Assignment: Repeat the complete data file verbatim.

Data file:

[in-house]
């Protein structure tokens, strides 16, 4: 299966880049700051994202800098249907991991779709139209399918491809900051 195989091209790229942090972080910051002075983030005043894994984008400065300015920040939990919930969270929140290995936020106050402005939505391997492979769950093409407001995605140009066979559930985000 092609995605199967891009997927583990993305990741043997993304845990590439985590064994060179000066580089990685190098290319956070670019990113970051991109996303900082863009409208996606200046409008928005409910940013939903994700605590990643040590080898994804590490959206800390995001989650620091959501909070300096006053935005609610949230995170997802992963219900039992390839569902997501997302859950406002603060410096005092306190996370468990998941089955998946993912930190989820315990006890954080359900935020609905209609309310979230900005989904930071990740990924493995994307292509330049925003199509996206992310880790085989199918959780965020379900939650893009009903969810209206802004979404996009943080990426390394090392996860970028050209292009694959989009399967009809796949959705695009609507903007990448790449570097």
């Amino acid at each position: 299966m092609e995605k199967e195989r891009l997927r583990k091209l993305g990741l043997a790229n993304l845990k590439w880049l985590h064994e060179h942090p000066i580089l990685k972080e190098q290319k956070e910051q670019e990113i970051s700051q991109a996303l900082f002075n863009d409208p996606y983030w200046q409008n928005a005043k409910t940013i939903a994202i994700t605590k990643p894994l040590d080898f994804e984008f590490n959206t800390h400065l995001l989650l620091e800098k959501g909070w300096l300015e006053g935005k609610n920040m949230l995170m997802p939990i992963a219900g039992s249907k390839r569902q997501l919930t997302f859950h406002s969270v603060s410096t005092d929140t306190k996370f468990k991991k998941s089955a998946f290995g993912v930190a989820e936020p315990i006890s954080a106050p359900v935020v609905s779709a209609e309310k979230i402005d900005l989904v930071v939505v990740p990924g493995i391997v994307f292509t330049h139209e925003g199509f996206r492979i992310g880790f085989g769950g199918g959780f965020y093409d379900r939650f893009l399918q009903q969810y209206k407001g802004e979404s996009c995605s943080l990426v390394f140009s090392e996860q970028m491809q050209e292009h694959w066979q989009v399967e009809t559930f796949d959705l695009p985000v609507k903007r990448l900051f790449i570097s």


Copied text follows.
[in-house]
């Protein structure tokens, strides 16, 4: 299966880049700051994202800098249907991991779709139209399918491809900051 195989091209790229942090972080910051002075983030005043894994984008400065300015920040939990919930969270929140290995936020106050402005939505391997492979769950093409407001995605140009066979559930985000 092609995605199967891009997927583990993305990741043997993304845990590439985590064994060179000066580089990685190098290319956070670019990113970051991109996303900082863009409208996606200046409008928005409910940013939903994700605590990643040590080898994804590490959206800390995001989650620091959501909070300096006053935005609610949230995170997802992963219900039992390839569902997501997302859950406002603060410096005092306190996370468990998941089955998946993912930190989820315990006890954080359900935020609905209609309310979230900005989904930071990740990924493995994307292509330049925003199509996206992310880790085989199918959780965020379900939650893009009903969810209206802004979404996009943080990426390394090392996860970028050209292009694959989009399967009809796949959705695009609507903007990448790449570097």
């Amino acid at each position: 299966m092609e995605k199967e195989r891009l997927r583990k091209l993305g990741l043997a790229n993304l845990k590439w880049l985590h064994e060179h942090p000066i580089l990685k972080e190098q290319k956070e910051q670019e990113i970051s700051q991109a996303l900082f002075n863009d409208p996606y983030w200046q409008n928005a005043k409910t940013i939903a994202i994700t605590k990643p894994l040590d080898f994804e984008f590490n959206t800390h400065l995001l989650l620091e800098k959501g909070w300096l300015e006053g935005k609610n920040m949230l995170m997802p939990i992963a219900g039992s249907k390839r569902q997501l919930t997302f859950h406002s969270v603060s410096t005092d929140t306190k996370f468990k991991k998941s089955a998946f290995g993912v930190a989820e936020p315990i006890s954080a106050p359900v935020v609905s779709a209609e309310k979230i402005d900005l989904v930071v939505v990740p990924g493995i391997v994307f292509t330049h139209e925003g199509f996206r492979i992310g880790f085989g769950g199918g959780f965020y093409d379900r939650f893009l399918q009903q969810y209206k407001g802004e979404s996009c995605s943080l990426v390394f140009s090392e996860q970028m491809q050209e292009h694959w066979q989009v399967e009809t559930f796949d959705l695009p985000v609507k903007r990448l900051f790449i570097s």